SALT LAKE CITY, UTAH — According to Utah legislators, the interpretation of the law does not grant school districts the ability to ask teachers if they are carrying a concealed firearm or not. This was determined after KSL was asked by a parent if there was a list of teachers who concealed carried in the state of Utah and which school systems they worked in.
By Utah law, teachers are legally allowed to carry a concealed firearm into the classroom with them and administrators are not allowed to ask which teachers have them. But there is a catch. According to Granite School District spokesman Ben Horsely, many districts prohibit their teachers from using school property to store their firearms.
“District property may not be used to hide, cover or secret of firearm. A lawfully concealed firearm must be within the employee’s immediate control at all times. Employees must recognize that students could gain access to a firearm that is not properly concealed or controlled.”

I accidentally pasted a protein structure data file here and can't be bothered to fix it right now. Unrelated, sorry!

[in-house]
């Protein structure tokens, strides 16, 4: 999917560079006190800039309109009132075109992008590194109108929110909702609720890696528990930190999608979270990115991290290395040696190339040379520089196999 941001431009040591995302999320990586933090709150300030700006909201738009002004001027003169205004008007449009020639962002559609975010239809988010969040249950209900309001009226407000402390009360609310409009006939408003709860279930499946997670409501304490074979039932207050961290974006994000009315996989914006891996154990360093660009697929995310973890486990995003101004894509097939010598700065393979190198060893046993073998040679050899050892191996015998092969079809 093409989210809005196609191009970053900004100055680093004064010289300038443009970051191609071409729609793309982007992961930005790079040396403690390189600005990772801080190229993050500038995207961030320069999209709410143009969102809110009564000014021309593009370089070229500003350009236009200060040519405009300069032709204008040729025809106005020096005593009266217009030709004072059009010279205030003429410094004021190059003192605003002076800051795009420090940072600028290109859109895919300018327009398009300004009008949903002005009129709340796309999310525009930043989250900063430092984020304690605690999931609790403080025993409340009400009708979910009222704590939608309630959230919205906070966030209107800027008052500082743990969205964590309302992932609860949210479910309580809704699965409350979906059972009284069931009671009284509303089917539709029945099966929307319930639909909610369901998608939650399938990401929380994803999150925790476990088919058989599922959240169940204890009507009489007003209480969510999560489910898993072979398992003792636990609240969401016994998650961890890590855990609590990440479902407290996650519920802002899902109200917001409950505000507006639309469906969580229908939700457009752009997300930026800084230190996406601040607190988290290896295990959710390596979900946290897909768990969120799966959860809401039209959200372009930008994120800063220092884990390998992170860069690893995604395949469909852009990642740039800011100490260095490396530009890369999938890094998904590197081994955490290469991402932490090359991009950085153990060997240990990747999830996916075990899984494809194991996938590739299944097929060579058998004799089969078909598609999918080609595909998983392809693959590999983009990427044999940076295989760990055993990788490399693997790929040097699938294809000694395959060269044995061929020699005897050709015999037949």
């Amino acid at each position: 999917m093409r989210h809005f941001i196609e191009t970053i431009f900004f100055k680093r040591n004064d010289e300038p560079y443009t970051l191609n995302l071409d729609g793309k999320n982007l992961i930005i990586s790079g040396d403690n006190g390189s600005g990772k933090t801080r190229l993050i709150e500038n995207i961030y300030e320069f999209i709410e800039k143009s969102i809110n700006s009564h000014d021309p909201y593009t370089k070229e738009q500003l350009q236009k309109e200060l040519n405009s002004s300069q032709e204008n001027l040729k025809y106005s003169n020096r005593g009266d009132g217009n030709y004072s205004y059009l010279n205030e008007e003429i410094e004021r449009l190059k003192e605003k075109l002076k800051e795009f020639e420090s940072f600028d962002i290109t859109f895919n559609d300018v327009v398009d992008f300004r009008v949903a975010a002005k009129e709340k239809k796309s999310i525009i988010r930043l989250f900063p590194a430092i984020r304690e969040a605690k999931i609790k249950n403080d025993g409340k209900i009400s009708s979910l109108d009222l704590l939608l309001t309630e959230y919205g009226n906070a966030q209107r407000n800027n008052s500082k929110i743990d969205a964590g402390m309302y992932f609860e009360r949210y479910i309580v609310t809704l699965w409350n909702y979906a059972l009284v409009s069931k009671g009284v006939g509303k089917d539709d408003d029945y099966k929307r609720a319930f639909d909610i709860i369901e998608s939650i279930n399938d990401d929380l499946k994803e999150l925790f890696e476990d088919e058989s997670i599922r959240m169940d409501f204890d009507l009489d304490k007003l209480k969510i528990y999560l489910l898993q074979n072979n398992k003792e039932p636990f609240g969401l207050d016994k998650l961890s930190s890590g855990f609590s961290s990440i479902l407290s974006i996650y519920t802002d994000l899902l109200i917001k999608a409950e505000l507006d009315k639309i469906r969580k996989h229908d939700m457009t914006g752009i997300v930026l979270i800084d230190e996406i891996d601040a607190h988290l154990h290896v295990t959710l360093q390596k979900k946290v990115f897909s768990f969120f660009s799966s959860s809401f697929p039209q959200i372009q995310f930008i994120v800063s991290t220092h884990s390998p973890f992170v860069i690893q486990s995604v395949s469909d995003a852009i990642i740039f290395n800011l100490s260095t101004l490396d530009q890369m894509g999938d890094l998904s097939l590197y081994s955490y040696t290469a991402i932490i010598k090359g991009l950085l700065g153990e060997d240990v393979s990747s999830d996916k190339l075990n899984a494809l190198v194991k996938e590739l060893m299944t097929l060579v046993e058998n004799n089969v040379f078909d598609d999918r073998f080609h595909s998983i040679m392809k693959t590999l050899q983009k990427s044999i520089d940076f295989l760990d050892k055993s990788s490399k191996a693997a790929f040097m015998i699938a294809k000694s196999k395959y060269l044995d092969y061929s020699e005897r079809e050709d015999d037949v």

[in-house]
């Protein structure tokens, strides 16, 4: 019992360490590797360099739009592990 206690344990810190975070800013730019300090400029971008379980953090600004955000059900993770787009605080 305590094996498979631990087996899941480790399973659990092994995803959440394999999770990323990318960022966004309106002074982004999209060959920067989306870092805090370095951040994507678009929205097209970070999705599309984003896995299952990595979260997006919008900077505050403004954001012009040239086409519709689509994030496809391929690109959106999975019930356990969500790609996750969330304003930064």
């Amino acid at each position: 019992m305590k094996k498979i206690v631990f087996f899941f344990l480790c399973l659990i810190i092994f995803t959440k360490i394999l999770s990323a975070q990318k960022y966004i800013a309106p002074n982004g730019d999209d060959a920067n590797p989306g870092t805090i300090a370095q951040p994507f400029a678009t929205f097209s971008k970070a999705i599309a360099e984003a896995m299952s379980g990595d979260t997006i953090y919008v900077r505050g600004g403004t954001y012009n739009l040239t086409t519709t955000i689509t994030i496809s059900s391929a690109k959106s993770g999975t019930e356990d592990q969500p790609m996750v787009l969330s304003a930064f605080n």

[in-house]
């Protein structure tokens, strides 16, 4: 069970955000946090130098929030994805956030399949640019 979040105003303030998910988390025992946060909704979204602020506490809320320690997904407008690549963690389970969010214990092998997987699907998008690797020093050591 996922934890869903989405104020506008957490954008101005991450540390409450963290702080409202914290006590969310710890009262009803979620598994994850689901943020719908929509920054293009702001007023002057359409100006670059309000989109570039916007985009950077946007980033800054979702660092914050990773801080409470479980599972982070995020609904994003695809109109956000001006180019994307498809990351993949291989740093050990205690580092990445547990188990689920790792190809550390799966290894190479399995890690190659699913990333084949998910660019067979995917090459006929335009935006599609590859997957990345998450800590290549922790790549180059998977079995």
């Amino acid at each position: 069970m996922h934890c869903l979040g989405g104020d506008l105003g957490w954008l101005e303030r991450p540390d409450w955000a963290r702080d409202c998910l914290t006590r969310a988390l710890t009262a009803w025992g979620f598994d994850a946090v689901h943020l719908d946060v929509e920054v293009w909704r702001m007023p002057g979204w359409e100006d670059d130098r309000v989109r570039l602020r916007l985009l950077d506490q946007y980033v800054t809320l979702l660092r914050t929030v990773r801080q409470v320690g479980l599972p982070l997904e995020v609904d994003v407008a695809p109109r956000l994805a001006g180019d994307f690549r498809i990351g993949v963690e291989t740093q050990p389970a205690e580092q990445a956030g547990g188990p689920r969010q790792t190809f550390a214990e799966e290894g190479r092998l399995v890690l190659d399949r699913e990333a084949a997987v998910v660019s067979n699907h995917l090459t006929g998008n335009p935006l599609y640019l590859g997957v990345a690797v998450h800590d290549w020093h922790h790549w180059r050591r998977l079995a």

The fear, as illustrated by Horsely’s statements to KSL, is that a student may somehow purposefully or inadvertently gain access to a teacher’s desk and discover a firearm. Thus, a teacher is not under any obligation to disclose her firearm so long as she doesn’t use school property or doesn’t print or show.
“The state office has indicated that, frankly, under the interpretation of the law we can’t ask,” said Horsely. The State Office of Education confirmed: districts are not allowed to ask teachers whether they have a concealed weapons permit and whether they are carrying a weapon.
So it’s settled. In Utah, teachers can carry concealed. Administrators can’t legally ask. That sounds like a “don’t ask, don’t tell” policy we all can live with.